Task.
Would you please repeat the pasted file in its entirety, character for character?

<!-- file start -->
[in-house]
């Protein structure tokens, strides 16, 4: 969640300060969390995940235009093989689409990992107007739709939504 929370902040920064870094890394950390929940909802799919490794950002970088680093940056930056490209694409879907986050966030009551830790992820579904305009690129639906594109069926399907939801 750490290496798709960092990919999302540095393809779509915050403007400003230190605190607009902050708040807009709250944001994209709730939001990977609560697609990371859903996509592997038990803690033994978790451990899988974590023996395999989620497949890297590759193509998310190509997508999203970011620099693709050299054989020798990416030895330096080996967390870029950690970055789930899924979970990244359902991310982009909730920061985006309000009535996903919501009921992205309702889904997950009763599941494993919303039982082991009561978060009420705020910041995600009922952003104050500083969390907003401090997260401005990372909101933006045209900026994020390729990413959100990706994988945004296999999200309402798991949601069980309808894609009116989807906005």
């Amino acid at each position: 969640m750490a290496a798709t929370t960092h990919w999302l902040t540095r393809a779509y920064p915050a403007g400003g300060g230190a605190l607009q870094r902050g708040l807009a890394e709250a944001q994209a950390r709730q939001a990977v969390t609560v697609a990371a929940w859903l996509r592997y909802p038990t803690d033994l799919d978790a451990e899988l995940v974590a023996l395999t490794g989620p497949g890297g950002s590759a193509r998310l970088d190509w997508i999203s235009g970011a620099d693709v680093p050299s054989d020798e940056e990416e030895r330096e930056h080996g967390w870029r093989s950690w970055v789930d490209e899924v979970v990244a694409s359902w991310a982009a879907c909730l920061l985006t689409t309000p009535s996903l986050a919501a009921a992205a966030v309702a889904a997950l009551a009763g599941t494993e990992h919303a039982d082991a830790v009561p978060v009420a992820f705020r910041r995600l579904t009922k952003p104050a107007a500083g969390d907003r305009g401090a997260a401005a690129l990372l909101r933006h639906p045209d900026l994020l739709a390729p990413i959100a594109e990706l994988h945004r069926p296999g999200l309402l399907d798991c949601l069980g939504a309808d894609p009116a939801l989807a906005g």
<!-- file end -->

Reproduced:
[in-house]
């Protein structure tokens, strides 16, 4: 969640300060969390995940235009093989689409990992107007739709939504 929370902040920064870094890394950390929940909802799919490794950002970088680093940056930056490209694409879907986050966030009551830790992820579904305009690129639906594109069926399907939801 750490290496798709960092990919999302540095393809779509915050403007400003230190605190607009902050708040807009709250944001994209709730939001990977609560697609990371859903996509592997038990803690033994978790451990899988974590023996395999989620497949890297590759193509998310190509997508999203970011620099693709050299054989020798990416030895330096080996967390870029950690970055789930899924979970990244359902991310982009909730920061985006309000009535996903919501009921992205309702889904997950009763599941494993919303039982082991009561978060009420705020910041995600009922952003104050500083969390907003401090997260401005990372909101933006045209900026994020390729990413959100990706994988945004296999999200309402798991949601069980309808894609009116989807906005």
């Amino acid at each position: 969640m750490a290496a798709t929370t960092h990919w999302l902040t540095r393809a779509y920064p915050a403007g400003g300060g230190a605190l607009q870094r902050g708040l807009a890394e709250a944001q994209a950390r709730q939001a990977v969390t609560v697609a990371a929940w859903l996509r592997y909802p038990t803690d033994l799919d978790a451990e899988l995940v974590a023996l395999t490794g989620p497949g890297g950002s590759a193509r998310l970088d190509w997508i999203s235009g970011a620099d693709v680093p050299s054989d020798e940056e990416e030895r330096e930056h080996g967390w870029r093989s950690w970055v789930d490209e899924v979970v990244a694409s359902w991310a982009a879907c909730l920061l985006t689409t309000p009535s996903l986050a919501a009921a992205a966030v309702a889904a997950l009551a009763g599941t494993e990992h919303a039982d082991a830790v009561p978060v009420a992820f705020r910041r995600l579904t009922k952003p104050a107007a500083g969390d907003r305009g401090a997260a401005a690129l990372l909101r933006h639906p045209d900026l994020l739709a390729p990413i959100a594109e990706l994988h945004r069926p296999g999200l309402l399907d798991c949601l069980g939504a309808d894609p009116a939801l989807a906005g």